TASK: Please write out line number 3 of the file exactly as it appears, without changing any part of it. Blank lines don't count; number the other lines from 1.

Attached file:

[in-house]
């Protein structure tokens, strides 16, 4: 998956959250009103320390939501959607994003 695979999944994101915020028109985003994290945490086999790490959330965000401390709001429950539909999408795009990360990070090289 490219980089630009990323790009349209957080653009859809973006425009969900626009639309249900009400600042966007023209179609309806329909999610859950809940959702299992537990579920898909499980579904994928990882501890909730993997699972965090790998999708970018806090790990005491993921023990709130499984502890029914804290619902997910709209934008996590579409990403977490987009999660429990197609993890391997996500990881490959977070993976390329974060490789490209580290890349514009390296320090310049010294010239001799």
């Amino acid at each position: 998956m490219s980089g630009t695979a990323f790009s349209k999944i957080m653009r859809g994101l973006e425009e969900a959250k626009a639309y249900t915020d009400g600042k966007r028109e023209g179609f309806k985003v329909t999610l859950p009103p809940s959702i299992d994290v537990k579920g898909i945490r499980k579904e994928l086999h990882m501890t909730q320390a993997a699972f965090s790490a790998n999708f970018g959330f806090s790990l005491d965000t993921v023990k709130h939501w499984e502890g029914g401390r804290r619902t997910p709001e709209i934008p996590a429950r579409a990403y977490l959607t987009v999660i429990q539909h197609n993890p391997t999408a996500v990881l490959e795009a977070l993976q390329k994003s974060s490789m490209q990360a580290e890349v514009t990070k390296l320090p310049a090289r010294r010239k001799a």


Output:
């Amino acid at each position: 998956m490219s980089g630009t695979a990323f790009s349209k999944i957080m653009r859809g994101l973006e425009e969900a959250k626009a639309y249900t915020d009400g600042k966007r028109e023209g179609f309806k985003v329909t999610l859950p009103p809940s959702i299992d994290v537990k579920g898909i945490r499980k579904e994928l086999h990882m501890t909730q320390a993997a699972f965090s790490a790998n999708f970018g959330f806090s790990l005491d965000t993921v023990k709130h939501w499984e502890g029914g401390r804290r619902t997910p709001e709209i934008p996590a429950r579409a990403y977490l959607t987009v999660i429990q539909h197609n993890p391997t999408a996500v990881l490959e795009a977070l993976q390329k994003s974060s490789m490209q990360a580290e890349v514009t990070k390296l320090p310049a090289r010294r010239k001799a």